Treatability studies can provide the data required to optimize process engineering, determine likely duration of treatment, and forward the design to considerations of scaling at pilot and full scales. Implementation of treatability studies for fractured rock sites requires careful consideration of the differences between laboratory and field conditions. Treatability studies using crushed rock or artificial representations of the rock (induced fracturing) will not replicate the fracture surface area to rock ratio in situ, nor will any flow field established in a laboratory setting accurately reflect the conditions in the field. Treatability studies can and should form a part of any remedial alternatives investigation at fractured rock sites. However, they must be carefully planned and their limitations fully understood and documented.
The FS portion of the process is the mechanism for the development, screening, and detailed evaluation of alternative remedial actions. Pilot testing is sometimes undertaken in the FS stage, particularly if the technology is new or being implemented in a new environment or on a new contaminant. Although not documented, experience on the part of committee members indicates that pilot studies in fractured rock are often costly, difficult to design, and prone to less success than in unconsolidated porous media. Even well-designed pilot tests following significant site characterization and treatability testing (Goldstein et al., 2004; Pearson et al., 2004; Lebron et al., 2012) can fail to meet expectations.
Very little is being published in the peer-reviewed or publicly accessible literature on pilot tests at fractured rock sites. The lack of accessible material does not necessarily indicate that pilot studies are not being undertaken, but it might be taken to indicate a lack of success and, therefore, little drive to publish. In a review of 393 published case studies (FRTR, 2007), none was identified as fractured rock sites. Pilot studies at contaminated fractured rock sites are of value and need to be performed in a rigorous design and execution framework, subject to independent peer review and published to avoid repetition of previous mistakes by practitioners.
Radionuclides are naturally decaying inorganic elements that migrate in the subsurface similarly to inorganic materials such as salts and metals. Positively charged radionuclides tend to react with and be sorbed by mineral constituents of rock and, therefore, migrate more slowly than flowing groundwater. Some radionuclides, such as tritium, are nonreactive and migrate by advective transport at essentially the same rate as flowing groundwater. Some radionuclides may sorb to colloidal particles and undergo transport relatively unaffected by geochemical processes. Still other radionuclides are disposed of in the subsurface with high or low pH and may undergo a myriad of reactions that result in precipitation or dissolution. Thus, essentially the full range of geochemical phenomena that one might expect for inorganic contaminants applies to radionuclides. The fact that certain elements might be radioactive affects their potential to affect human health, but in and of itself has little effect on mobility in the subsurface. Treatment of radionuclides removed from the subsurface during remediation may require special technologies and requirements for ultimate disposal.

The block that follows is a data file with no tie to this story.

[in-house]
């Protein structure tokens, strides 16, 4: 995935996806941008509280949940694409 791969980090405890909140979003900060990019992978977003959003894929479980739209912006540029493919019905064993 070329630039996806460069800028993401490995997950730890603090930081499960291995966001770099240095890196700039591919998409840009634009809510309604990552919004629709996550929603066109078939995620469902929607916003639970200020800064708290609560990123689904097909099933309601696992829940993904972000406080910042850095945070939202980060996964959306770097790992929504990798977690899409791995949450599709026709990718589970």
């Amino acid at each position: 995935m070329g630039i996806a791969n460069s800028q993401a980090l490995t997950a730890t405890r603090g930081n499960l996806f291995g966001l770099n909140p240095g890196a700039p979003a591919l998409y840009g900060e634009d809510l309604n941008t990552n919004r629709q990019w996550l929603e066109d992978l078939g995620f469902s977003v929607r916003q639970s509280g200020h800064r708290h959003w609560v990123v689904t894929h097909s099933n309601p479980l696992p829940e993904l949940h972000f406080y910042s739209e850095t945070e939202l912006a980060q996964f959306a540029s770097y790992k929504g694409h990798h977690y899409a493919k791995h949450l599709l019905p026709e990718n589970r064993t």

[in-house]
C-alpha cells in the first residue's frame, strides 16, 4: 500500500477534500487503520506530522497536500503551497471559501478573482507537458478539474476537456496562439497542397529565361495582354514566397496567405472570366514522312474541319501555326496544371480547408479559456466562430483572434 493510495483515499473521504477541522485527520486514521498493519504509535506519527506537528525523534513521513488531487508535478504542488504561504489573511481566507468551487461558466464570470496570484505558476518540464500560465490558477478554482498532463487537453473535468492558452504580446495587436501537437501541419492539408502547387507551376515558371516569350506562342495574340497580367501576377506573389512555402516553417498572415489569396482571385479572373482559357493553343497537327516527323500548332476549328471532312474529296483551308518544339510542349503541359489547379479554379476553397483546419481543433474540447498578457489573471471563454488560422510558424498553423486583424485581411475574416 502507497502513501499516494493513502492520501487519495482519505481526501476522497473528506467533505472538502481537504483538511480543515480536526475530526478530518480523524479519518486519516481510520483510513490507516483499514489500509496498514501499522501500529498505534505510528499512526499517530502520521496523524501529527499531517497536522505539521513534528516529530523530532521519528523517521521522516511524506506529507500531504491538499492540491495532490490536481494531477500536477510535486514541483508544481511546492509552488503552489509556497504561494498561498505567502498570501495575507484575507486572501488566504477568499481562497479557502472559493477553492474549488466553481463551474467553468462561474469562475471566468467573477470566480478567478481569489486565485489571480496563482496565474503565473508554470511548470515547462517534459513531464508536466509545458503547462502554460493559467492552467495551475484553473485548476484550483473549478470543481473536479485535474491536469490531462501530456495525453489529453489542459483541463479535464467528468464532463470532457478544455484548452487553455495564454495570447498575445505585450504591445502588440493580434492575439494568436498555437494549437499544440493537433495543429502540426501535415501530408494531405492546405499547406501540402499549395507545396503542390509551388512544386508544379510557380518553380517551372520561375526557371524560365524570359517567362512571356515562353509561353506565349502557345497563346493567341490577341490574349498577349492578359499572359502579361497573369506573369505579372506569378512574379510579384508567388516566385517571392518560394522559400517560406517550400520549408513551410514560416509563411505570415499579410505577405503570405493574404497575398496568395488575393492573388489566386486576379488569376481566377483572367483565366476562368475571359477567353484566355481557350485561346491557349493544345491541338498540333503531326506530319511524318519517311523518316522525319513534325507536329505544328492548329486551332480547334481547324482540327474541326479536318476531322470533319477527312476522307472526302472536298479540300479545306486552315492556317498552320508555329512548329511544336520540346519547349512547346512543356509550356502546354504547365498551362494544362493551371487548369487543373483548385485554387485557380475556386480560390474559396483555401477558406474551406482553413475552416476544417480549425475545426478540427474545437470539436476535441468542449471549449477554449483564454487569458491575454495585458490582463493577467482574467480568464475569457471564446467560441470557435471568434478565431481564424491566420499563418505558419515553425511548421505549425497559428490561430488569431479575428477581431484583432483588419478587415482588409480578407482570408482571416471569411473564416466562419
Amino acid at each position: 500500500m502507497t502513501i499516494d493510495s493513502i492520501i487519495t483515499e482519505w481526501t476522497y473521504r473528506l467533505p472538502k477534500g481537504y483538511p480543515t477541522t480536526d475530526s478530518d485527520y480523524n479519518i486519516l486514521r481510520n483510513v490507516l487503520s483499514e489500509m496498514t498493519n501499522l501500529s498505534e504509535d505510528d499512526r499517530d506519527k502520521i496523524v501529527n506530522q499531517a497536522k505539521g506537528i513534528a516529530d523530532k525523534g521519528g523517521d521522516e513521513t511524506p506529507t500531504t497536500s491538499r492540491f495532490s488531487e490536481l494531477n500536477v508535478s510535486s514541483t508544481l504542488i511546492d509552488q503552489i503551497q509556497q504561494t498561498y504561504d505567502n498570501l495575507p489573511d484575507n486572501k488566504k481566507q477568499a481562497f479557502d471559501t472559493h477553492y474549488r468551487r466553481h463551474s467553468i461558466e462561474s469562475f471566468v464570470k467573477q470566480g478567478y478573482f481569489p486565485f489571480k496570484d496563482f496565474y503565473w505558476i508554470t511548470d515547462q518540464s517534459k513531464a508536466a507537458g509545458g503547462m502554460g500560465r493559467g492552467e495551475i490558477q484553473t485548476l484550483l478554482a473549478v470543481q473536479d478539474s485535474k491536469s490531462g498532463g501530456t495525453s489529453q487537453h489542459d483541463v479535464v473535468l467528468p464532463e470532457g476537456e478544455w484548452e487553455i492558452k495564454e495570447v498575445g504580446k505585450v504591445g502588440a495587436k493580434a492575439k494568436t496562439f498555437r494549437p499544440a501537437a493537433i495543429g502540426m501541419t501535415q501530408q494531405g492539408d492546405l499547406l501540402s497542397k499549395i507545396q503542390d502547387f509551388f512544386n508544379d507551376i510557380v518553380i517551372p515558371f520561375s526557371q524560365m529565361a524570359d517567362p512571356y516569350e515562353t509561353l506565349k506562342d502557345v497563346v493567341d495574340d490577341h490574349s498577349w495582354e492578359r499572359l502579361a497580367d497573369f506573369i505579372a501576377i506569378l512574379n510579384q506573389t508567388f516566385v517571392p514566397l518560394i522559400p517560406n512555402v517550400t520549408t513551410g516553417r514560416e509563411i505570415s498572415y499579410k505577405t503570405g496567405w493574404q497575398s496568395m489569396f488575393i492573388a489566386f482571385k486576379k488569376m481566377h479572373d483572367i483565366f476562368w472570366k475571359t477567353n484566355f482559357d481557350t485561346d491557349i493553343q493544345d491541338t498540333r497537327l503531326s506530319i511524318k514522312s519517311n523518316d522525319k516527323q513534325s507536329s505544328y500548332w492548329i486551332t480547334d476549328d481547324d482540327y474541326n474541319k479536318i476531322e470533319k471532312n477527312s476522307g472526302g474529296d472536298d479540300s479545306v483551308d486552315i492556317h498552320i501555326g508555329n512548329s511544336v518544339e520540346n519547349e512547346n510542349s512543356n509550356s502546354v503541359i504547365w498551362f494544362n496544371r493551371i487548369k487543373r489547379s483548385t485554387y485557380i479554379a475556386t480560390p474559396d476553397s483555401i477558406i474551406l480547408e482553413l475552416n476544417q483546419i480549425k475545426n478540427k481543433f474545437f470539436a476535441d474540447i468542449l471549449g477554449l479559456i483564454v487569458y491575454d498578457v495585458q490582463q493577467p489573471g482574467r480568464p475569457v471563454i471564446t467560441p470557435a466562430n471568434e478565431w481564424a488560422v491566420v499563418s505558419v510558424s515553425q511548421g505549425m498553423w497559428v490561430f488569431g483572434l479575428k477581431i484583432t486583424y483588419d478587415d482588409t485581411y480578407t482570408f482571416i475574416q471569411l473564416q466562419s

Natural attenuation is the reduction in concentration of contaminant in groundwater as a result of naturally occurring biological or chemical processes, dilution, or evaporation that may occur under the correct environmental conditions. Monitored natural attenuation (MNA) is a strategy often applied in the cleanup of chlorinated solvents, petroleum hydrocarbons, and other hazardous wastes in conjunction with source zone cleanup. Biodegradation is an important form of natural attenuation, relying on naturally occurring microorganisms to cause or result in the breakdown of various contaminants into less harmful or inert components.
Matrix diffusion can be considered a natural attenuation process, because it attenuates the rate at which contaminants migrate in the forward direction, and it attenuates the contaminant discharge into the mobile fluid in the reverse direction. Dispersion is also a significant process occurring within fractured rock settings, particularly in crystalline rocks containing multiple hydraulically connected fracture sets resulting in the dispersion of a given contaminant through an ever increasing volume along the flow path.
Natural attenuation through matrix diffusion and dispersion may be less strong in weathered sedimentary systems than in crystalline systems, particularly where fractures are laterally extensive and have large apertures, yet matrix porosities remain low. Plumes generated from strong, high-contaminant sources may grow to significant lengths under such circumstances and only terminate at natural discharge points such as surface water bodies, or at artificial discharge points such as extraction wells. An example of this situation is the Cayuga Springs Superfund site in New York State, where a high strength TCE source exists in a highly transmissive limestone unit approximately 150 feet below the ground surface (EPA, 2012). The resultant plume from this source extends more than 5 miles to a discharge point at a surface water body. Both biotic and abiotic transformation of TCE to daughter products is occurring, primarily because of the high levels of natural organic carbon in the limestone unit. However, the levels of natural attenuation are not sufficient to reduce the contaminant discharge at the receptor to a point where there is no unacceptable risk to human health.